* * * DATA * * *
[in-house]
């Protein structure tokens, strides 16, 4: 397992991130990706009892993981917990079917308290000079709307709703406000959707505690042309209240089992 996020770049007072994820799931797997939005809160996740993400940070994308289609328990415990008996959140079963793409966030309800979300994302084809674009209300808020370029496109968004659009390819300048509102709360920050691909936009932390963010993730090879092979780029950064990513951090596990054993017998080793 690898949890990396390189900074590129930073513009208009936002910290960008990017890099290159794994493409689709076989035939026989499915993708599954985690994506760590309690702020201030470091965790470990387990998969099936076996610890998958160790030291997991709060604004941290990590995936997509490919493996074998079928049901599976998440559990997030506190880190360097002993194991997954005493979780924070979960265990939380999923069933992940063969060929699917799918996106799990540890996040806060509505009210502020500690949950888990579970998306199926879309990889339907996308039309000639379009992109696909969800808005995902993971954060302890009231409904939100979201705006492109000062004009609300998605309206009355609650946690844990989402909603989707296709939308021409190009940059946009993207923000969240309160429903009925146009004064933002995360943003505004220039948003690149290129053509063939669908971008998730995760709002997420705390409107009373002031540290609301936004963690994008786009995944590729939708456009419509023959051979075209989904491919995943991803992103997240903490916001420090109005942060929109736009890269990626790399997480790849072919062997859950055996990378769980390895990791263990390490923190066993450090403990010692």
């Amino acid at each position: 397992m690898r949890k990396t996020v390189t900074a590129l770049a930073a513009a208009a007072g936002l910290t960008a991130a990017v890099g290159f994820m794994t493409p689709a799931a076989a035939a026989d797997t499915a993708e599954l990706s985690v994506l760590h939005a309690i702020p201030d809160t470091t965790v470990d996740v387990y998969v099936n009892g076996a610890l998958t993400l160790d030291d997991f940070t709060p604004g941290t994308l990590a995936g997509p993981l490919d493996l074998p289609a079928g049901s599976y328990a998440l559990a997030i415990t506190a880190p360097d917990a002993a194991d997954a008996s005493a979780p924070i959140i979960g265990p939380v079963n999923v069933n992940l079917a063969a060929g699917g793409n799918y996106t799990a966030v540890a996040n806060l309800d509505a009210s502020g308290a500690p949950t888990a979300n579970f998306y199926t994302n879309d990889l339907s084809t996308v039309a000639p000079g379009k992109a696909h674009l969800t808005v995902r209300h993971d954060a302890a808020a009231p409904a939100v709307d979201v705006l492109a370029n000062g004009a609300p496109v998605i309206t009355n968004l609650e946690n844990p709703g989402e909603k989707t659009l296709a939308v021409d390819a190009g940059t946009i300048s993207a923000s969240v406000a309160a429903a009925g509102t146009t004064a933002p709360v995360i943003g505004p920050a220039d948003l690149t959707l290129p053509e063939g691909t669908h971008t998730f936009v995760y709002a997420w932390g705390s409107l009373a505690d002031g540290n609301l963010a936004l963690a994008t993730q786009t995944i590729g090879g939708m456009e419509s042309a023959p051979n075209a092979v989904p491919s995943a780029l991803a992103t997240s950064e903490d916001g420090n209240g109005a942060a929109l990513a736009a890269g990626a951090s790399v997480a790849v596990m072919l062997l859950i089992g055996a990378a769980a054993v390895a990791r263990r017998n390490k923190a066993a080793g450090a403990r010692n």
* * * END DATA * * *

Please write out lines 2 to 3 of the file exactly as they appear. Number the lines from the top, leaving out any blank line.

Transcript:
């Protein structure tokens, strides 16, 4: 397992991130990706009892993981917990079917308290000079709307709703406000959707505690042309209240089992 996020770049007072994820799931797997939005809160996740993400940070994308289609328990415990008996959140079963793409966030309800979300994302084809674009209300808020370029496109968004659009390819300048509102709360920050691909936009932390963010993730090879092979780029950064990513951090596990054993017998080793 690898949890990396390189900074590129930073513009208009936002910290960008990017890099290159794994493409689709076989035939026989499915993708599954985690994506760590309690702020201030470091965790470990387990998969099936076996610890998958160790030291997991709060604004941290990590995936997509490919493996074998079928049901599976998440559990997030506190880190360097002993194991997954005493979780924070979960265990939380999923069933992940063969060929699917799918996106799990540890996040806060509505009210502020500690949950888990579970998306199926879309990889339907996308039309000639379009992109696909969800808005995902993971954060302890009231409904939100979201705006492109000062004009609300998605309206009355609650946690844990989402909603989707296709939308021409190009940059946009993207923000969240309160429903009925146009004064933002995360943003505004220039948003690149290129053509063939669908971008998730995760709002997420705390409107009373002031540290609301936004963690994008786009995944590729939708456009419509023959051979075209989904491919995943991803992103997240903490916001420090109005942060929109736009890269990626790399997480790849072919062997859950055996990378769980390895990791263990390490923190066993450090403990010692």
């Amino acid at each position: 397992m690898r949890k990396t996020v390189t900074a590129l770049a930073a513009a208009a007072g936002l910290t960008a991130a990017v890099g290159f994820m794994t493409p689709a799931a076989a035939a026989d797997t499915a993708e599954l990706s985690v994506l760590h939005a309690i702020p201030d809160t470091t965790v470990d996740v387990y998969v099936n009892g076996a610890l998958t993400l160790d030291d997991f940070t709060p604004g941290t994308l990590a995936g997509p993981l490919d493996l074998p289609a079928g049901s599976y328990a998440l559990a997030i415990t506190a880190p360097d917990a002993a194991d997954a008996s005493a979780p924070i959140i979960g265990p939380v079963n999923v069933n992940l079917a063969a060929g699917g793409n799918y996106t799990a966030v540890a996040n806060l309800d509505a009210s502020g308290a500690p949950t888990a979300n579970f998306y199926t994302n879309d990889l339907s084809t996308v039309a000639p000079g379009k992109a696909h674009l969800t808005v995902r209300h993971d954060a302890a808020a009231p409904a939100v709307d979201v705006l492109a370029n000062g004009a609300p496109v998605i309206t009355n968004l609650e946690n844990p709703g989402e909603k989707t659009l296709a939308v021409d390819a190009g940059t946009i300048s993207a923000s969240v406000a309160a429903a009925g509102t146009t004064a933002p709360v995360i943003g505004p920050a220039d948003l690149t959707l290129p053509e063939g691909t669908h971008t998730f936009v995760y709002a997420w932390g705390s409107l009373a505690d002031g540290n609301l963010a936004l963690a994008t993730q786009t995944i590729g090879g939708m456009e419509s042309a023959p051979n075209a092979v989904p491919s995943a780029l991803a992103t997240s950064e903490d916001g420090n209240g109005a942060a929109l990513a736009a890269g990626a951090s790399v997480a790849v596990m072919l062997l859950i089992g055996a990378a769980a054993v390895a990791r263990r017998n390490k923190a066993a080793g450090a403990r010692n």